We will be heading into a currency crisis. Tangible assets are the way to survive. The biggest problem with real estate is that you cannot take it with you. So keep that in mind. We need a place to live so that is the bottom line. You do not want all your wealth in one asset. You are young enough to survive the major government reset. That will happen. I remain hopeful that if enough people understand the causes behind this crash, then we can make a difference and push back against tyranny.

Make no mistake about it. Government will ALWAYS act in its own self-interest to survive. There has NEVER been a single government that has EVER admitted it is wrong. They must always suppress the people to survive. Remember one thing: even in the USA, there were only three presidents who ever won slightly more than 60% of the popular vote. So, about 10% of the people really decide the fate of nations. We do not have to convince 100% or even 50%. We just need that 10% to make a difference.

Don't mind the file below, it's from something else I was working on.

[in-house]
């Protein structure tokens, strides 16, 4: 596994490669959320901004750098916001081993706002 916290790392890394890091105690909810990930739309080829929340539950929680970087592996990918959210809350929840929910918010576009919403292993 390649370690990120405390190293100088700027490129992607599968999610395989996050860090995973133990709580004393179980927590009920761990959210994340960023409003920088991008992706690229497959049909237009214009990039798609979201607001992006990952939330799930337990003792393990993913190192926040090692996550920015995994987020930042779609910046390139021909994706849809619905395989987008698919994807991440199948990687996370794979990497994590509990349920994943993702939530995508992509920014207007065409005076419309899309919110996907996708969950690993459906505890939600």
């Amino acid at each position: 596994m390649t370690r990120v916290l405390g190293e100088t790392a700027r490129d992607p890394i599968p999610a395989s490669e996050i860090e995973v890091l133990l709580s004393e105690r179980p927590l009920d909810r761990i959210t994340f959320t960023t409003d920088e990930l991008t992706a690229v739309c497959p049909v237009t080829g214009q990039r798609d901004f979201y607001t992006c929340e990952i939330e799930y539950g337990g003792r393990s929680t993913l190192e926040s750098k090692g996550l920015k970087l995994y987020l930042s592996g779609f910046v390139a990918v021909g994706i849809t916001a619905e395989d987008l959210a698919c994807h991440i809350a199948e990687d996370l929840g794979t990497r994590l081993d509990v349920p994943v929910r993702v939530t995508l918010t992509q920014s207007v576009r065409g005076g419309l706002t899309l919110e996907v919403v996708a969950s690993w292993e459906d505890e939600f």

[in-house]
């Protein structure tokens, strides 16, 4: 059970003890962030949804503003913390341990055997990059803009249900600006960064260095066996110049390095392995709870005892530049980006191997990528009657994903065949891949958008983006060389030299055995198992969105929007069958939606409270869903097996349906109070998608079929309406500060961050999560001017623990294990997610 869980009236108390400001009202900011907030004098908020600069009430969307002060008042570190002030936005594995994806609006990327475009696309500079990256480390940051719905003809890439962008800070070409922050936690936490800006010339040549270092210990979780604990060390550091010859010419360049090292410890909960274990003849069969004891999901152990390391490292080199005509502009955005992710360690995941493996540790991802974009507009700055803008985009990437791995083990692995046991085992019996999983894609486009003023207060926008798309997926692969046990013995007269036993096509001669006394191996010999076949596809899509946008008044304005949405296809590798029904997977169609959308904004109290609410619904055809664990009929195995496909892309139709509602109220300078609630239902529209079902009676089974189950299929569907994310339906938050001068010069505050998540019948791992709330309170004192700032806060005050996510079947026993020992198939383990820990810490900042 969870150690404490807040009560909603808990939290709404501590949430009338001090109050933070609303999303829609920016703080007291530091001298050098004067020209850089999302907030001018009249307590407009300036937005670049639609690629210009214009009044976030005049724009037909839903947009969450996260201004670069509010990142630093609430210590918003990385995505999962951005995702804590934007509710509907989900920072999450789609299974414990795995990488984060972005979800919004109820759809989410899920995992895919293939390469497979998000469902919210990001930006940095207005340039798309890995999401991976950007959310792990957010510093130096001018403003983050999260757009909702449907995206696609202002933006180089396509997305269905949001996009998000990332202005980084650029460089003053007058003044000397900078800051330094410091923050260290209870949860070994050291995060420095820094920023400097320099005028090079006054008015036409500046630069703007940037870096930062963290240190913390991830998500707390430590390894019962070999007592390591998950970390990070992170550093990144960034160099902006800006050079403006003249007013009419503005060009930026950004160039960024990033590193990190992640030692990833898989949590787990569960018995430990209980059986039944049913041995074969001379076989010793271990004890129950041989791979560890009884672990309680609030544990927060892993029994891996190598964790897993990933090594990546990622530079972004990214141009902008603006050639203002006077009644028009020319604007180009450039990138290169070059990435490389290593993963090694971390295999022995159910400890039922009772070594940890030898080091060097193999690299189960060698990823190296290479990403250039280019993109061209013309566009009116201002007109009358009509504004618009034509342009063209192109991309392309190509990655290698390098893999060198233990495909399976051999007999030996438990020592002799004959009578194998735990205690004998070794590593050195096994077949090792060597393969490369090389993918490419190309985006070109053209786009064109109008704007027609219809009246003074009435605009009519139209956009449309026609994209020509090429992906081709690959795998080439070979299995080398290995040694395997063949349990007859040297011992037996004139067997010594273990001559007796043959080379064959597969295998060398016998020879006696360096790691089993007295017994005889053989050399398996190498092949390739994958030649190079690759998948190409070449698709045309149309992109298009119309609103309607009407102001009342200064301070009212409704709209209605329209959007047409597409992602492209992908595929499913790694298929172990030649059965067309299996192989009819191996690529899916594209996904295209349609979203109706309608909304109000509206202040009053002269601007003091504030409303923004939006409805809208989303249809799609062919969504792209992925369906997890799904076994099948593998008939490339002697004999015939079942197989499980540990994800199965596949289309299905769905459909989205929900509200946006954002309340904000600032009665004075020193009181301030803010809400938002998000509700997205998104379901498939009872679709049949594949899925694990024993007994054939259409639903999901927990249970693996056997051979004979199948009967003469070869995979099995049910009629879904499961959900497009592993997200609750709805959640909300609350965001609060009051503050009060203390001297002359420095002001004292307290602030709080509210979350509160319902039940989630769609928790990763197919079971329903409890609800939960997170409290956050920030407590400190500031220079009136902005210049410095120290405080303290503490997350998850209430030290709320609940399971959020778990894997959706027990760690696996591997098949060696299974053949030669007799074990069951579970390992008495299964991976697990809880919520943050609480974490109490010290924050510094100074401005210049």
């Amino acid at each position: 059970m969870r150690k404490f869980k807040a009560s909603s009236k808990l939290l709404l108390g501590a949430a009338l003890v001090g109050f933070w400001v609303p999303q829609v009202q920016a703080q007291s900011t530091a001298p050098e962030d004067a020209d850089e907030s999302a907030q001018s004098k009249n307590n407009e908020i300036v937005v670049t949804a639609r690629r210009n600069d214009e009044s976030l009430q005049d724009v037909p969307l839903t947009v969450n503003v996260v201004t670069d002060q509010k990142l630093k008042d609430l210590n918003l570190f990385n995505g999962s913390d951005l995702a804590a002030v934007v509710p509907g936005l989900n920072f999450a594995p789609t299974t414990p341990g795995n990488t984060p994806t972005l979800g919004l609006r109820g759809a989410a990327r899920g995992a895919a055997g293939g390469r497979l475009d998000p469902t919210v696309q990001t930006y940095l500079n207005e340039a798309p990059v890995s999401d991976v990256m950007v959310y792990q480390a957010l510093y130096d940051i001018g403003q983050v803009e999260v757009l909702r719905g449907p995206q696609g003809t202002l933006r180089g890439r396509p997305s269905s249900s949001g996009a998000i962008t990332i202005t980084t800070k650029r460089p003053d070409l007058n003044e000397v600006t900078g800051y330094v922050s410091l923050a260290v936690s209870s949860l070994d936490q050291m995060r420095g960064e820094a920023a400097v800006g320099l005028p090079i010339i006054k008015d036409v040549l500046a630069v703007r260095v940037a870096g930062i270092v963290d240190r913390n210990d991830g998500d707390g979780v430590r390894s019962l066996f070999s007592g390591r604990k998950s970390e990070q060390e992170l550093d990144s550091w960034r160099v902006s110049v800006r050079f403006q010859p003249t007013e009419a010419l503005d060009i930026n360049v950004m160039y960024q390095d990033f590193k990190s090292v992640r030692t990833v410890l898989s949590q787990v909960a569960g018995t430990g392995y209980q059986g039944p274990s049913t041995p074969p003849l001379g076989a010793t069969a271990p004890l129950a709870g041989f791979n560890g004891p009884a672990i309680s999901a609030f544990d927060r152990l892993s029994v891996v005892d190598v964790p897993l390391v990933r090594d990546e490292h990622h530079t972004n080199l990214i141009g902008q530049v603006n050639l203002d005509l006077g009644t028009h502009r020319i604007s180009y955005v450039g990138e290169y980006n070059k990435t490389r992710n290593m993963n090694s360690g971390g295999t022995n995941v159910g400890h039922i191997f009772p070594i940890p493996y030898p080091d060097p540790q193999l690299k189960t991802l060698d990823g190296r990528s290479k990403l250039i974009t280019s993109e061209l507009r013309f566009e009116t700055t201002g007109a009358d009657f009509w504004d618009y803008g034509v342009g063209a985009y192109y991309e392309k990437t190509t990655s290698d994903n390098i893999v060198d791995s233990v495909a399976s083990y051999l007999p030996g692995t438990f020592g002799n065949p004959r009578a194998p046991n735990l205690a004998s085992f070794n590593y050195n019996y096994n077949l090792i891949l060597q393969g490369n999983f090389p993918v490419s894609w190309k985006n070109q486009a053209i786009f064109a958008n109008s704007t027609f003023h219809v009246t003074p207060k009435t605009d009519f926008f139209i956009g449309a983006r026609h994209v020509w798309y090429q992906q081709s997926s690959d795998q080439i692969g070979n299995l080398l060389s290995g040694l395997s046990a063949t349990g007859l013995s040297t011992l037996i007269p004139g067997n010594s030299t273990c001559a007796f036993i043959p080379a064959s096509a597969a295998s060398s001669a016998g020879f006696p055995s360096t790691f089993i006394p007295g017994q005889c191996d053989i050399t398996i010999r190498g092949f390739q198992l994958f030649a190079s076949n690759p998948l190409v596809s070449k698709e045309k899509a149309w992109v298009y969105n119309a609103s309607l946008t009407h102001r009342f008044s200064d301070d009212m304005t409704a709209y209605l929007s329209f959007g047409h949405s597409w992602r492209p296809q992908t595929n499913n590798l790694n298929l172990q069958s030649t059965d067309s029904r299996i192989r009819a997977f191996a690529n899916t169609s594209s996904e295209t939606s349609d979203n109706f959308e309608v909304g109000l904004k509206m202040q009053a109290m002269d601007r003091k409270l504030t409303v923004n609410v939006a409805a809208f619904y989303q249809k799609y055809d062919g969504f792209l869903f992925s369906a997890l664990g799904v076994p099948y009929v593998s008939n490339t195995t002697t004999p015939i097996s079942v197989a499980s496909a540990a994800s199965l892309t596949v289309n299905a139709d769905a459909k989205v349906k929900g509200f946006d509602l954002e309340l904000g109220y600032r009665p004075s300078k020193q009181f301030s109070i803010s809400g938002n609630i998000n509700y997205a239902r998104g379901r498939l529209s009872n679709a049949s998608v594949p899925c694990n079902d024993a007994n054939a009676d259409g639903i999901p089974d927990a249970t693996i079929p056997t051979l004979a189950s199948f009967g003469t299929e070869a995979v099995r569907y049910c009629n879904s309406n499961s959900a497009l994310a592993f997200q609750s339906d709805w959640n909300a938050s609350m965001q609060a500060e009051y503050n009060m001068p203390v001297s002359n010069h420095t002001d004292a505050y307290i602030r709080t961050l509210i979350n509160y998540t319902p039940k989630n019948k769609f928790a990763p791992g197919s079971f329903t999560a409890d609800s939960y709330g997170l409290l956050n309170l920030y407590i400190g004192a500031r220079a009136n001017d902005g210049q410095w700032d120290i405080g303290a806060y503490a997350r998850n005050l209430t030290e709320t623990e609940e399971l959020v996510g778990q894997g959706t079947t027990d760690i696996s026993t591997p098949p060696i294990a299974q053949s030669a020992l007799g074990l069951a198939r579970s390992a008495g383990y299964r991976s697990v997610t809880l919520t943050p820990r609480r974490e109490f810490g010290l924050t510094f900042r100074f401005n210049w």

Australia: One Foot in Asia v the West


QUESTION: Hello Martin Armstrong,
Australia seems to have one foot in the West and one in the East. With the fall of the Western economies and then the rise of Asian economies, how does that affect the Australian economy? Does the real estate bubble collapse the Aussie economies and then the rise of China creates the opportunity to rebuild the economy after 2032?
Thanks for all the work you do.
J

ANSWER: The computer is projecting that Australia will first have to collapse with Western culture because it has become exceptionally left-wing. This is the collapse of socialism in general. We are collapsing just as communism did. It will be one Pi Cycle (31.4 years) from 1989, which brings us into this target of 2020/2021. We should expect serious political change on the horizon that will result in civil unrest.